Step 1 - Coaching  

In the event a supervisor finds the job performance of an employee to fall below the acceptable level expected by the College, the supervisor should communicate job performance expectations for improvement in a clear and timely manner directly to the employee.  The College believes that a majority of performance concerns can be addressed and resolved at this early informal stage if properly addressed by supervisors.  At this step, supervisors should be prepared to:

  • Discuss in detail and identify the specific deficiencies that give rise to the coaching
  • Provide objective examples of what “success” in the job position looks like
  • Have a conversation with the employee about what they need to do to fulfill their job duties
  • Formulate a plan for ongoing assessment of improvement of performance
  • Establish a timeline to revisit the concerns and determine if performance has improved
  • Explain next steps if performance does not improve
  • Create a record for the supervisor that includes the content and date of the conversation and email the employee a copy of the same, if appropriate

Step 2 - Written Performance Improvement Plan 

If coaching does not yield improved job performance in the reasonable timeframe communicated to the employee, or if the situation is of a nature that requires more formal action without the coaching step, the employee may be issued a written performance improvement plan.  In general, performance improvement plans outline clear expectations for performance with the idea that the employee’s success in the position is the primary goal.  This document can include specific objectives for the employee to meet, identify specific performance deficiencies, a schedule of meetings between the supervisor and employee to evaluate progress and review work product for the desired improvements, and a timeframe in which performance is expected to improve.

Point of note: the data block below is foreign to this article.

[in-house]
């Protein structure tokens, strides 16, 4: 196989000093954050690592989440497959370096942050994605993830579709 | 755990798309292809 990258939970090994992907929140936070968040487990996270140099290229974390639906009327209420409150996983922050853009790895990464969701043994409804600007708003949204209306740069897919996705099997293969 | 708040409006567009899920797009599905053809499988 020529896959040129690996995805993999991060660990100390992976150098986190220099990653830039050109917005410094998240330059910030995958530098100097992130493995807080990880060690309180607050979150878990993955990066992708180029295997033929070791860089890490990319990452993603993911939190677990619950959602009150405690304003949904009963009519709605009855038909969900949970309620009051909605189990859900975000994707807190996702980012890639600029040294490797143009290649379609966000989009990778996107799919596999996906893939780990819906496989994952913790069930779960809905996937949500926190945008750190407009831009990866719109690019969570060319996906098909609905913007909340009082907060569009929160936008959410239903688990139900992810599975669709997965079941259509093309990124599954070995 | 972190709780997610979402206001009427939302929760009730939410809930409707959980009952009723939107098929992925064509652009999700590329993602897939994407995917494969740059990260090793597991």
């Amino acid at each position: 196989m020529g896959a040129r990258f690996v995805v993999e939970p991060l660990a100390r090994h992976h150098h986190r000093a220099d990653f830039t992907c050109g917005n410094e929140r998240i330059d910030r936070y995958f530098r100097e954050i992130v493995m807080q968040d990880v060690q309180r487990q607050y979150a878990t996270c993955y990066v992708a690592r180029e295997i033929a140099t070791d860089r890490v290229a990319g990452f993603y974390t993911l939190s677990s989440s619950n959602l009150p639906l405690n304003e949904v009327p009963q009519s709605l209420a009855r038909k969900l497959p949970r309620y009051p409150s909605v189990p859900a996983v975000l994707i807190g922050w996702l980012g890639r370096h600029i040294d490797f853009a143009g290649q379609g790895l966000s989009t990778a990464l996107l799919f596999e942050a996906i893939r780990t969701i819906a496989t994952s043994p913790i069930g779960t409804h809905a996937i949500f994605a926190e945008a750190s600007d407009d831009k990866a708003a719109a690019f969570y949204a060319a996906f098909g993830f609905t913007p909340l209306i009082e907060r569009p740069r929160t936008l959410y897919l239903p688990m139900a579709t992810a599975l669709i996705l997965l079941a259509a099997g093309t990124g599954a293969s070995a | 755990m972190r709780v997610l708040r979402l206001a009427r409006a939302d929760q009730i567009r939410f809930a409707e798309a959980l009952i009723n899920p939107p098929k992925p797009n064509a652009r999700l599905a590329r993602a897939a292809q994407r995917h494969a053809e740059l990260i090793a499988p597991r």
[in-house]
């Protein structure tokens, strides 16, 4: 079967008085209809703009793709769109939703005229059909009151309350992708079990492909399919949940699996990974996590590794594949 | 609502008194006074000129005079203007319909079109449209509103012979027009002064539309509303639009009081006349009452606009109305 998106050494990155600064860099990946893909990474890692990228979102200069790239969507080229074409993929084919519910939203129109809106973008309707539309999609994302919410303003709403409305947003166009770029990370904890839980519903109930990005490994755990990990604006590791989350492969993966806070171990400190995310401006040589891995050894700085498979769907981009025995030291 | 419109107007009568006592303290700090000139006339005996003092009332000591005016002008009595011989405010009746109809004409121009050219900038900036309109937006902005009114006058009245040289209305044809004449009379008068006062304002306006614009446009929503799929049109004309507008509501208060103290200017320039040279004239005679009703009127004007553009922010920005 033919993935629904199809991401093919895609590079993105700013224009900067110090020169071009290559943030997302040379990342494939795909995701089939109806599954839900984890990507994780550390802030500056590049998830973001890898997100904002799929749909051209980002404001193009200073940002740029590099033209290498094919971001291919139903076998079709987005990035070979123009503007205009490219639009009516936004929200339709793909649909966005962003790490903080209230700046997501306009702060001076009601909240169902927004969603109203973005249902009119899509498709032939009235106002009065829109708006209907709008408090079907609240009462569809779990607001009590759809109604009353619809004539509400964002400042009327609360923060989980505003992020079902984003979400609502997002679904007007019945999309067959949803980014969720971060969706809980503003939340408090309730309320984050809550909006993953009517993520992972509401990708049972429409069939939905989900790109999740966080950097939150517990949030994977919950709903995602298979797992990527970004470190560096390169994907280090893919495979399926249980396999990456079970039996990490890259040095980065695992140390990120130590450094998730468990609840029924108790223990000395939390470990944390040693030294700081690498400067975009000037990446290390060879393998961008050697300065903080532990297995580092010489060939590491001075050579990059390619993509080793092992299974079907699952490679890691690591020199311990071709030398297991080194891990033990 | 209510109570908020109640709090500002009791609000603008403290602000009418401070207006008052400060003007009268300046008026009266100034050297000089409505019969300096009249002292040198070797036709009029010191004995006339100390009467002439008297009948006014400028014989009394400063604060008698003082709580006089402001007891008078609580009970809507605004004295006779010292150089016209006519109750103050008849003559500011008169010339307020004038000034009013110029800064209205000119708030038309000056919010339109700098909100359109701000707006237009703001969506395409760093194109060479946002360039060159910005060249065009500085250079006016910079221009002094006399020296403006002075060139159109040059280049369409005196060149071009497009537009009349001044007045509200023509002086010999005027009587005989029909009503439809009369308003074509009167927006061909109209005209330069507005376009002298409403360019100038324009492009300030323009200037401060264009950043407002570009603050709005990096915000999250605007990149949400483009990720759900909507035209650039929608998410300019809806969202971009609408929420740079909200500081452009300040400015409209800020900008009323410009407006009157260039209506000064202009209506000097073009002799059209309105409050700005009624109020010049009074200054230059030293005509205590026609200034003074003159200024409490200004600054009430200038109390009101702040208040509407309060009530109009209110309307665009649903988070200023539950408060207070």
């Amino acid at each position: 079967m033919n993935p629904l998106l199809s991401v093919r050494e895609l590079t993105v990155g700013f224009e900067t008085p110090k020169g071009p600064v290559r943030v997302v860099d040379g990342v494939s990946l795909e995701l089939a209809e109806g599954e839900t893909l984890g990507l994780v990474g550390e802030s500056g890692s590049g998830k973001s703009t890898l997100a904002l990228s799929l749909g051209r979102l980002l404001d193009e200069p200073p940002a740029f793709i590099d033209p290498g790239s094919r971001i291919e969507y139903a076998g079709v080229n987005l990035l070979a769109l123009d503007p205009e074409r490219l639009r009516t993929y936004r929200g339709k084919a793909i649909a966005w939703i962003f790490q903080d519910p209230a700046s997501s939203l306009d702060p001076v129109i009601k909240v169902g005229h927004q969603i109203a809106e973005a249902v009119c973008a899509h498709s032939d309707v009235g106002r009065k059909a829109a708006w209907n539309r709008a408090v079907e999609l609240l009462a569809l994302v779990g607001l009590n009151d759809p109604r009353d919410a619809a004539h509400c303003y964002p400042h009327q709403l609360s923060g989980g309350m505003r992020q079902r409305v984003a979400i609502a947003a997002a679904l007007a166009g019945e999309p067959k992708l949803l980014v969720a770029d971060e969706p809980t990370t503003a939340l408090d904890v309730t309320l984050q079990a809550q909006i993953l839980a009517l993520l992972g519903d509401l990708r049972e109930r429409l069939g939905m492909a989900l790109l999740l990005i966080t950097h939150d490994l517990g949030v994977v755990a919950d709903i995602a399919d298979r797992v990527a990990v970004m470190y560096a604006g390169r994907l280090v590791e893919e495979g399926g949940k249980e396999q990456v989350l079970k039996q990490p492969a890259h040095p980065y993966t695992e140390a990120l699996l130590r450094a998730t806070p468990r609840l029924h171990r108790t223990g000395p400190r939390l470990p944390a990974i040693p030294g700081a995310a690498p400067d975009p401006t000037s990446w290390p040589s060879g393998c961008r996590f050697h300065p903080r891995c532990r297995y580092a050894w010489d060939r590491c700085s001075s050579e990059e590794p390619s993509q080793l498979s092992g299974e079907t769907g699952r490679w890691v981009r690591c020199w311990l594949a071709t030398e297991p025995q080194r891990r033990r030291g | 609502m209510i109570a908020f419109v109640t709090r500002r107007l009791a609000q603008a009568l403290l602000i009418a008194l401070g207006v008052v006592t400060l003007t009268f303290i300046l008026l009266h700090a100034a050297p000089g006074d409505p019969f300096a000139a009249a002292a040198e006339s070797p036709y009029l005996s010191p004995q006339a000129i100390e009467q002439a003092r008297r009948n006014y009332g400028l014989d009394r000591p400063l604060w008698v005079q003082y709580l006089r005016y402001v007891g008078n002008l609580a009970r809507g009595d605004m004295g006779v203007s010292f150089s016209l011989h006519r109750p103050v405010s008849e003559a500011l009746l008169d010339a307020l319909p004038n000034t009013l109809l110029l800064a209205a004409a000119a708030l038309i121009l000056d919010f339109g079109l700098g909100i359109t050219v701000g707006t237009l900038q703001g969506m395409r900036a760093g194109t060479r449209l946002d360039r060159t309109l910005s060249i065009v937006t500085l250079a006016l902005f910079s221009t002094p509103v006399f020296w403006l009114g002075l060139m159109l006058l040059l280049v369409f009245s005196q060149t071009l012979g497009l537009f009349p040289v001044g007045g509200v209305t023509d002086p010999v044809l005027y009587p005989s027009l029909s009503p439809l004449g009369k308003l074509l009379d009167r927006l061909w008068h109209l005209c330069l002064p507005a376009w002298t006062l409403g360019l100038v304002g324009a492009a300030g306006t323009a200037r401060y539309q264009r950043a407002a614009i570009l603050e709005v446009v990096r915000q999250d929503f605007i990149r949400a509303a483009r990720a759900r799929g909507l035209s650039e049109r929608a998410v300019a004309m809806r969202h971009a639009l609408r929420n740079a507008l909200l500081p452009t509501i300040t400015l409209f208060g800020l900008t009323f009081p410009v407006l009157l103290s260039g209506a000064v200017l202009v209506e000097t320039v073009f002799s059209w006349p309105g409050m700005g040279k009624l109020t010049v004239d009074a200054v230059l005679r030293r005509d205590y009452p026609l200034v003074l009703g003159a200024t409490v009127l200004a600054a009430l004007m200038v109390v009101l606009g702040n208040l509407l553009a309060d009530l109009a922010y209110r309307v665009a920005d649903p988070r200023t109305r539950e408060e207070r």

Supervisors shall work directly with the Human Resources Department prior to issuing a performance improvement plan to an employee.

Step 3 - Final Performance Improvement Plan  

If the coaching and written performance improvement plan do not result in the expected performance improvements in a timely manner, or if the performance is of a level that requires immediate action without going through the above steps, a final performance improvement plan may be issued to an employee.   The final performance improvement plan generally follows a similar structure as the initial written performance improvement plan, including details of the problem(s), options, expectations, timeframe for assessment and consequences.

Supervisors shall work directly with the Human Resources Department prior to issuing a performance improvement plan to an employee.

Step 4 - Termination of Employment  

In the event job performance does not improve to meet expectations after going through the above steps, or if the performance is of a level that requires immediate action without going through the above steps, employment may be terminated.

Supervisors shall work directly with the Human Resources Department prior to a termination decision being made.

Questions regarding this policy should be directed to the Human Resources Department.